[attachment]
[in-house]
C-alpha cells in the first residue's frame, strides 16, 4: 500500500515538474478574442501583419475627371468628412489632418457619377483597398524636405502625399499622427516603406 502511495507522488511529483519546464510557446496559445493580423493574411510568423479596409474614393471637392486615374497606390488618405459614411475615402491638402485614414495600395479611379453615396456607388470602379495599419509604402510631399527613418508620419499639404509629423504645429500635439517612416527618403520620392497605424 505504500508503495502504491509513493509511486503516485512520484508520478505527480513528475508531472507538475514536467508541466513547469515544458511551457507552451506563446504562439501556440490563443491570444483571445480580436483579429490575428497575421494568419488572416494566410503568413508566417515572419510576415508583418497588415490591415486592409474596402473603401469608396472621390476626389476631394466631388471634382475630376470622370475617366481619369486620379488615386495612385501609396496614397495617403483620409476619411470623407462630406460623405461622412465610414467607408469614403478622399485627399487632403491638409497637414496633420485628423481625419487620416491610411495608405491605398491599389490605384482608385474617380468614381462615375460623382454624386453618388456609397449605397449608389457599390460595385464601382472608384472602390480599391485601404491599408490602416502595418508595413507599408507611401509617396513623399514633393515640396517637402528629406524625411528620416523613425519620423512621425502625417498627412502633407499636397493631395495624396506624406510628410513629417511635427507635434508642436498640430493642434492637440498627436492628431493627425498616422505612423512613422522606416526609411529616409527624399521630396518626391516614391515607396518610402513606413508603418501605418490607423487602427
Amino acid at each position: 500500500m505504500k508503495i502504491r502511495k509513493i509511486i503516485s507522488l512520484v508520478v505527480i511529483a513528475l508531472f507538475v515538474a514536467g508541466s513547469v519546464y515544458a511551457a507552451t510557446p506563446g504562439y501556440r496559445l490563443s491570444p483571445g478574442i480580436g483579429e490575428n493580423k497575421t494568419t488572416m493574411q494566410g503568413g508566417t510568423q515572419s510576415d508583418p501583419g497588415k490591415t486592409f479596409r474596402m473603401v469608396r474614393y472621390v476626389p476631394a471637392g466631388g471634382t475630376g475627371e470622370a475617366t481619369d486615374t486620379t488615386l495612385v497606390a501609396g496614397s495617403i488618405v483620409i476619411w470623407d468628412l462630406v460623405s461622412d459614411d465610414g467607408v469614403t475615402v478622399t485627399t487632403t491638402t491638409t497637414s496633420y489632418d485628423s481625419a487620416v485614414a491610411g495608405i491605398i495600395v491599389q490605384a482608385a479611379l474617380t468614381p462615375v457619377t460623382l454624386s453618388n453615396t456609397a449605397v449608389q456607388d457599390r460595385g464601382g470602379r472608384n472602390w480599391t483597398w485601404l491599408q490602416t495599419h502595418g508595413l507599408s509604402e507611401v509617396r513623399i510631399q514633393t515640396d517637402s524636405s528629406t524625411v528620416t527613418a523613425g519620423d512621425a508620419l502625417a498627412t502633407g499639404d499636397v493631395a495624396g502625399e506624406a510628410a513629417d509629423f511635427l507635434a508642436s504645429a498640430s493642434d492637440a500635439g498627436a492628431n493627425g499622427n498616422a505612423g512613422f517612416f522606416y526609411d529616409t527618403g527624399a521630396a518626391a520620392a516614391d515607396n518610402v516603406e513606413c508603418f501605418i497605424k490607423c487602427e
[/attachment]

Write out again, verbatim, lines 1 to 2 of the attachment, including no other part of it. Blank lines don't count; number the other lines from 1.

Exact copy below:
[in-house]
C-alpha cells in the first residue's frame, strides 16, 4: 500500500515538474478574442501583419475627371468628412489632418457619377483597398524636405502625399499622427516603406 502511495507522488511529483519546464510557446496559445493580423493574411510568423479596409474614393471637392486615374497606390488618405459614411475615402491638402485614414495600395479611379453615396456607388470602379495599419509604402510631399527613418508620419499639404509629423504645429500635439517612416527618403520620392497605424 505504500508503495502504491509513493509511486503516485512520484508520478505527480513528475508531472507538475514536467508541466513547469515544458511551457507552451506563446504562439501556440490563443491570444483571445480580436483579429490575428497575421494568419488572416494566410503568413508566417515572419510576415508583418497588415490591415486592409474596402473603401469608396472621390476626389476631394466631388471634382475630376470622370475617366481619369486620379488615386495612385501609396496614397495617403483620409476619411470623407462630406460623405461622412465610414467607408469614403478622399485627399487632403491638409497637414496633420485628423481625419487620416491610411495608405491605398491599389490605384482608385474617380468614381462615375460623382454624386453618388456609397449605397449608389457599390460595385464601382472608384472602390480599391485601404491599408490602416502595418508595413507599408507611401509617396513623399514633393515640396517637402528629406524625411528620416523613425519620423512621425502625417498627412502633407499636397493631395495624396506624406510628410513629417511635427507635434508642436498640430493642434492637440498627436492628431493627425498616422505612423512613422522606416526609411529616409527624399521630396518626391516614391515607396518610402513606413508603418501605418490607423487602427